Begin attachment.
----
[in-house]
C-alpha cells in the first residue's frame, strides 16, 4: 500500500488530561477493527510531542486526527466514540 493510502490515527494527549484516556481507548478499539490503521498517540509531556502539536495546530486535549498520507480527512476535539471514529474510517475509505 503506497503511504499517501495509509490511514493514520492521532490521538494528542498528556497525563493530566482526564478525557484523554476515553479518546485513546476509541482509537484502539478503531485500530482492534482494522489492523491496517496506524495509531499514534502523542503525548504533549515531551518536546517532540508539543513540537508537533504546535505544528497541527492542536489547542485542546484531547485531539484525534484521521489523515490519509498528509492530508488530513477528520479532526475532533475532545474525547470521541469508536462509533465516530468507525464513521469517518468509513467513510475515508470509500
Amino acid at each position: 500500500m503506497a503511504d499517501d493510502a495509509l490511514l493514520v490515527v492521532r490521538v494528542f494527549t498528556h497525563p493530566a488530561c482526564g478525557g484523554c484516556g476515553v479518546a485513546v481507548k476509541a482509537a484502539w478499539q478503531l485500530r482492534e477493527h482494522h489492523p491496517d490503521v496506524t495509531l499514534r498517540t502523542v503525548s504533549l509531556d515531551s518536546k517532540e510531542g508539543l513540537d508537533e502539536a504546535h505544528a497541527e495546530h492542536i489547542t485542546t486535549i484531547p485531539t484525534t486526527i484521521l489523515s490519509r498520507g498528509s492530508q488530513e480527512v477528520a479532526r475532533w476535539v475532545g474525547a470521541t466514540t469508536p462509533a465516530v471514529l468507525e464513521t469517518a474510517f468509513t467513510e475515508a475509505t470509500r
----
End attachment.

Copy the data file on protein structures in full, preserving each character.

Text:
[in-house]
C-alpha cells in the first residue's frame, strides 16, 4: 500500500488530561477493527510531542486526527466514540 493510502490515527494527549484516556481507548478499539490503521498517540509531556502539536495546530486535549498520507480527512476535539471514529474510517475509505 503506497503511504499517501495509509490511514493514520492521532490521538494528542498528556497525563493530566482526564478525557484523554476515553479518546485513546476509541482509537484502539478503531485500530482492534482494522489492523491496517496506524495509531499514534502523542503525548504533549515531551518536546517532540508539543513540537508537533504546535505544528497541527492542536489547542485542546484531547485531539484525534484521521489523515490519509498528509492530508488530513477528520479532526475532533475532545474525547470521541469508536462509533465516530468507525464513521469517518468509513467513510475515508470509500
Amino acid at each position: 500500500m503506497a503511504d499517501d493510502a495509509l490511514l493514520v490515527v492521532r490521538v494528542f494527549t498528556h497525563p493530566a488530561c482526564g478525557g484523554c484516556g476515553v479518546a485513546v481507548k476509541a482509537a484502539w478499539q478503531l485500530r482492534e477493527h482494522h489492523p491496517d490503521v496506524t495509531l499514534r498517540t502523542v503525548s504533549l509531556d515531551s518536546k517532540e510531542g508539543l513540537d508537533e502539536a504546535h505544528a497541527e495546530h492542536i489547542t485542546t486535549i484531547p485531539t484525534t486526527i484521521l489523515s490519509r498520507g498528509s492530508q488530513e480527512v477528520a479532526r475532533w476535539v475532545g474525547a470521541t466514540t469508536p462509533a465516530v471514529l468507525e464513521t469517518a474510517f468509513t467513510e475515508a475509505t470509500r